Monday, July 30, 2007

melbshuffle forum

Forums come and go, tending to have a natural life cycle as core forum members move on. And sometimes it can be hard trying to fit in when there's an established core membership.

Here's a new shuffle forum which has only just started a couple of weeks ago. So if you're looking for a new Melbourne Shuffle based forum to get involved in from the begining, check it out.

It's called Melbshuffle forum at

Sunday, July 29, 2007

Vali Myers. A Memoir. Gianni Menichetti

  • Vali was a dear dear friend of mine and next door neighbour in the Nicholas Building for many years until her passing away February 2003. We would take our studio guests around to each others studio, for a visit. I spent many hours in Vali's studio, as did many others, sitting around on her cushions talking art, life and having a few drinks as the sun went down on the Cathedral outside her studio. Her advise invaluable, her friendship cherished. I still have many of Vali's items which she passed on to me, in my studio, things that are of value to another artist. Early handwritten drafts of her book and diary, and even her old broken fridge, which I use to store my clay in - the door seal still works and prevents the clay from drying out. With these, to me it feels like Vali has not left the Building, rather she's just away somewhere, at Il Porto perhaps feeding the chooks and working by candle light with a goose quill pen on a new work, and one day will walk through the door again with 'Hello love, what have you been up to?" I thoroughly recommend this book to everyone. - Garry Shepherd

The Australian artist, Vali Myers, was a legend in her own time. Première danseuse of the Melbourne Modern Ballet at seventeen, she left home and spent ten years in Paris, living much of the time on the streets but never ceasing to draw. Ed van der Elsken famously put her on the cover of his Love on the Left Bank, that manifesto of Paris in the 1950’s and her work was praised by George Plimpton in his Paris Review. Then, saying goodbye to all that, she spent forty years in semi-seclusion in a wild canyon in Italy, where she continued producing her minute, mystical, and passionate drawings. Tough as nails, she fought the local authorities who wanted to introduce loggers into the valley, after a long struggle succeeding in having it designated an Environmental Oasis. Finally, Vali returned triumphant to her native Melbourne, where she was recognized as an artist sui generis.

In this brilliant memoir by her friend and lover, Gianni Menichetti, her art, times, and personality come through unforgettably. For thirty years, Gianni Menichetti, the author of this memoir, lived with Vali Myers in the wild canyon of ‘Il Porto’—first as lover and willing slave, ultimately as friend, confidant, and protector.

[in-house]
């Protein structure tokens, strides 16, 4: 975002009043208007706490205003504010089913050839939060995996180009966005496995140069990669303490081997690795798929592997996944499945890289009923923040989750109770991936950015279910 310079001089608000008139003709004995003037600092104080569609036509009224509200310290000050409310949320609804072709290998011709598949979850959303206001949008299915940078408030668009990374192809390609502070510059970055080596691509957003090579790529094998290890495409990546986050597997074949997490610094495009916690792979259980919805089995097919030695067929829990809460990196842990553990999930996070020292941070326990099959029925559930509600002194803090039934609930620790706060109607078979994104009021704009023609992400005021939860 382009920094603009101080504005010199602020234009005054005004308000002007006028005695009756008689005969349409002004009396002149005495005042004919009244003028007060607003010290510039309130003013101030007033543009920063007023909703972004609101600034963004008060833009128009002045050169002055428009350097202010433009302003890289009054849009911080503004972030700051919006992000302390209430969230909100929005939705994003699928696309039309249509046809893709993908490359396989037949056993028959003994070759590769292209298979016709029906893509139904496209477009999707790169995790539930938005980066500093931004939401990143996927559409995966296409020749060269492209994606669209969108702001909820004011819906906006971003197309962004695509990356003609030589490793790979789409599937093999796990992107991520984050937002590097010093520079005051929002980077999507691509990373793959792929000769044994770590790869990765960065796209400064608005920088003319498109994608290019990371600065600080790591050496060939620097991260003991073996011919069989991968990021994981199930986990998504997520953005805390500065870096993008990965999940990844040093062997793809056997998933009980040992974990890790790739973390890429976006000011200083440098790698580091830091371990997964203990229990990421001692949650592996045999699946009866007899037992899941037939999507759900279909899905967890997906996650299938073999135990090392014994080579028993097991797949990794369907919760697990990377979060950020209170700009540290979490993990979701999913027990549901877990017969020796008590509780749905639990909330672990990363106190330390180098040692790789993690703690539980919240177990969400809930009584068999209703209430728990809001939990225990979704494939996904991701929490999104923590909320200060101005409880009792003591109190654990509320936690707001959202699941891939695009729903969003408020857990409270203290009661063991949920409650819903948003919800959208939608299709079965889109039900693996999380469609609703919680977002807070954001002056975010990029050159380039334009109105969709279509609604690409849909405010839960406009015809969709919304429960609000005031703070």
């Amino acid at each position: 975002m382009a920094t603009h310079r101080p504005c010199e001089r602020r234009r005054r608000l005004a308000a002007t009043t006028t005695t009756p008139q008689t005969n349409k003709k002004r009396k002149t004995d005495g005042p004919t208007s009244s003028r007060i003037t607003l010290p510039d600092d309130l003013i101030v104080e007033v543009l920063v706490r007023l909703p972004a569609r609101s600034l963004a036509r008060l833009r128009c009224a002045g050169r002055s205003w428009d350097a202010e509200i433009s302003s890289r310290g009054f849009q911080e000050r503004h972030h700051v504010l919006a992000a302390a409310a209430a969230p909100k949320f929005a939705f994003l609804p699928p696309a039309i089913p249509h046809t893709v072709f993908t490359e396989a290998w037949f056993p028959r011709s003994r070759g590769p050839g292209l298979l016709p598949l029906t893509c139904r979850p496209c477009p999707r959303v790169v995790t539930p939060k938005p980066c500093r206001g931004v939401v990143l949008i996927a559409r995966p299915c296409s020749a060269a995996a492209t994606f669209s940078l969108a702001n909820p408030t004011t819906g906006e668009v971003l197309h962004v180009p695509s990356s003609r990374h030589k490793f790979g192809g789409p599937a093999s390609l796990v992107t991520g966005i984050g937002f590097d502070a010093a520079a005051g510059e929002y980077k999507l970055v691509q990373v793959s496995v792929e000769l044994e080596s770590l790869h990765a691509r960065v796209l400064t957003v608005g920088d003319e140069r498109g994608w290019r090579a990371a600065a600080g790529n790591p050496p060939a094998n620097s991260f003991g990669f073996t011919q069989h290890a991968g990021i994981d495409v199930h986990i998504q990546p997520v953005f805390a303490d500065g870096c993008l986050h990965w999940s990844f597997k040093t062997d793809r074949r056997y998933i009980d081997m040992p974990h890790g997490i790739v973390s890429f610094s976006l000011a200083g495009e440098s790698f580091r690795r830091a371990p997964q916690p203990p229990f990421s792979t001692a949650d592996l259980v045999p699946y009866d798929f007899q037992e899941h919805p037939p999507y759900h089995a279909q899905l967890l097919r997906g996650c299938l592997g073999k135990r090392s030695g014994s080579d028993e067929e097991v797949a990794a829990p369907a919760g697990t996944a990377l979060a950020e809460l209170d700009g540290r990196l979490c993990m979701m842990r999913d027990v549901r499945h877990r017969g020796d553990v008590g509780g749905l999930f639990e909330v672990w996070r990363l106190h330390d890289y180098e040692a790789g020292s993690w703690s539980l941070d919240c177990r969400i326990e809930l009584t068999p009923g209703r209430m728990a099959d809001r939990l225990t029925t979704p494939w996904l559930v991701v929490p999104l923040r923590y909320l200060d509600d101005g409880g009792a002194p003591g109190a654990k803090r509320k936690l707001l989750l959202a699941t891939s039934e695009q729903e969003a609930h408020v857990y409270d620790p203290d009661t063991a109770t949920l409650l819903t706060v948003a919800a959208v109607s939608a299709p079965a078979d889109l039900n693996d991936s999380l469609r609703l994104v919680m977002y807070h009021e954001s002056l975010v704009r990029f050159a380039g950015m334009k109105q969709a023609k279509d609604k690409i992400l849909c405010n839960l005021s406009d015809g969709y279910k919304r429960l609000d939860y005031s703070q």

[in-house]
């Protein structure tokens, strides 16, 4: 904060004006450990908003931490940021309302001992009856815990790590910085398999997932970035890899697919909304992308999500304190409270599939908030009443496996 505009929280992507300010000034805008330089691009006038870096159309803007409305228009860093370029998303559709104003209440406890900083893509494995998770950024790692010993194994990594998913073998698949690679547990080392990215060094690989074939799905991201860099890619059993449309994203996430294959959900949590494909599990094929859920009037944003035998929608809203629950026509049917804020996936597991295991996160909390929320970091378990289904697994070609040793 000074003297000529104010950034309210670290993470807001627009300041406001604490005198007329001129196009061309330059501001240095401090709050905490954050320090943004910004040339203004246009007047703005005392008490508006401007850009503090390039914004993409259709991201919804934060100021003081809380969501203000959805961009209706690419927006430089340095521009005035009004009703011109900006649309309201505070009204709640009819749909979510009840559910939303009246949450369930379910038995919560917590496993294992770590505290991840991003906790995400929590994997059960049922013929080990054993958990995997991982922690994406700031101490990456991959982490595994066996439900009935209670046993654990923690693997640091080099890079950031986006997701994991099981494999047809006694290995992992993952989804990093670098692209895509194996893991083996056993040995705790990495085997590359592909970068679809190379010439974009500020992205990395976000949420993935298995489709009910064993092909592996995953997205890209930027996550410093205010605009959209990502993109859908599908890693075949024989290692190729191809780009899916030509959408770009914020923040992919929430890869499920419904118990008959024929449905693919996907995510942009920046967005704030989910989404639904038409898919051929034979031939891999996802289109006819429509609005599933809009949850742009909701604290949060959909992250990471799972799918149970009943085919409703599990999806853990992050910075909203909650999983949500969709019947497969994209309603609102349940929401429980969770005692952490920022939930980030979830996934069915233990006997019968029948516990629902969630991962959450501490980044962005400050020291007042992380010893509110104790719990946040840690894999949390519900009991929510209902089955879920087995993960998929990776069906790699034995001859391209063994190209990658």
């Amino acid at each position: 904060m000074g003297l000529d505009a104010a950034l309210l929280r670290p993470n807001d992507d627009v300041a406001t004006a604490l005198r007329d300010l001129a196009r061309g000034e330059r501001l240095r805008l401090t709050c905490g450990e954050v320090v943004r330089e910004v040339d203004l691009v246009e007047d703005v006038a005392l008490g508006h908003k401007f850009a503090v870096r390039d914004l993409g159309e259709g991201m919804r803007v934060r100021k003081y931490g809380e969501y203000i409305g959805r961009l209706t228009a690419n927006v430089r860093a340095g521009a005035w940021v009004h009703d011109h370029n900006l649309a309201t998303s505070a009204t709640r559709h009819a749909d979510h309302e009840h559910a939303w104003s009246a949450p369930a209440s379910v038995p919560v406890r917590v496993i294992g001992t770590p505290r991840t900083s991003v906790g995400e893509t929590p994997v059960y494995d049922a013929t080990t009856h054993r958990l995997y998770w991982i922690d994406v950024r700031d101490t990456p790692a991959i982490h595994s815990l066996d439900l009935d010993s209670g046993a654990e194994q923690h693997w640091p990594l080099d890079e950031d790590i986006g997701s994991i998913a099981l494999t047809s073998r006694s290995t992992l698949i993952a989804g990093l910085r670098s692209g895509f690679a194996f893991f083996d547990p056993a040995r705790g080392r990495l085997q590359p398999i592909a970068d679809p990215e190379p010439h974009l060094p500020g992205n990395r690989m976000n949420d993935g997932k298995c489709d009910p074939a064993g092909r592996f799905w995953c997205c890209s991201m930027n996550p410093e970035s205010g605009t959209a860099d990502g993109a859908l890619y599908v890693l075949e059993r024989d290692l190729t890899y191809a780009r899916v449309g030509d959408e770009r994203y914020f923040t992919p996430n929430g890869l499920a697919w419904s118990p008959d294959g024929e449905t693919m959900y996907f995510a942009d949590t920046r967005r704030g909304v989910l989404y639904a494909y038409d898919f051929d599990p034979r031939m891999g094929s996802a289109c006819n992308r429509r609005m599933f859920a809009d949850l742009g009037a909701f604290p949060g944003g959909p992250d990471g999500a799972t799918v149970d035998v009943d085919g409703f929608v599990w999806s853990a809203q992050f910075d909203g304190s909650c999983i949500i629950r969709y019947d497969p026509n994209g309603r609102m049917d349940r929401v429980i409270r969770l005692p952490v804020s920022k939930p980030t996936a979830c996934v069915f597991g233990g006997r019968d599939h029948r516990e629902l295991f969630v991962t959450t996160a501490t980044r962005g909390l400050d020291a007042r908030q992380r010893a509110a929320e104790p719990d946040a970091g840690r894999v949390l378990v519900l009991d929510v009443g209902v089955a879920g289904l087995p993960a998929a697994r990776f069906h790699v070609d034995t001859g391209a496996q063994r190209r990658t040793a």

New Release: Vali Myers ● A Memoir ● by Gianni Menichetti

  • “You saw in her the personalization of something torn and loose and deep down primitive in all of us.” — George Plimpton, Paris Review

  • “Vali’s dogs, Vali’s trees, Vali’s donkey, the birds, the flowers, the caves, the spiders of Vali. We have seen for the first time the old skeleton of nature." — Bernardo Bertolucci, film-maker, Last Tango in Paris, Stealing Beauty

  • "It was like being friends with some angel who had gotten kicked out for lewd behavior" - Chris Stern, musician, Blondie

$25.00 US
ISBN 0-9785606-0-4
Published by The Golda Foundation © 2007

Vali & Gianni dancing, Il Porto by Marco Bakker (2000)

Vali in her Nicholas Building studio

Some of Vali's artworks. These are prints which are availible for purchase from

Tuesday, July 10, 2007

Melbourne Shuffle Teams

I have had a few comments about why I have interviewed and profiled Apek and the JB Shufflers

Apek and the JB Shufflers are just the first of many Shuffle teams Melbourne Shuffle Oldskool wants to profile.

I have emailed other Malaysian teams since Apek, but they have not wanted to be interviewed, which is okay.

Melbourne Shuffle Oldskool has thousands of regular readers from over 50 countries around the world.

I think teams are great. I think choreography is great. They are a new development for the Melbourne Shuffle and Melbourne Shuffle Oldskool wants to support you.

Yes, the Melbourne Shuffle is a free style dance form, and that means you are also free to do choreography if you want. It gives you a chance to do some spectacular dancing and explore the potential the Melbourne Shuffle has for dancing in groups. I don't think anybody has a problem with that.

So if you want your team to be interviewed, or want to suggest some teams, please post some details and links in the comments of this post so we can follow them up, and see if they want to be interviewed.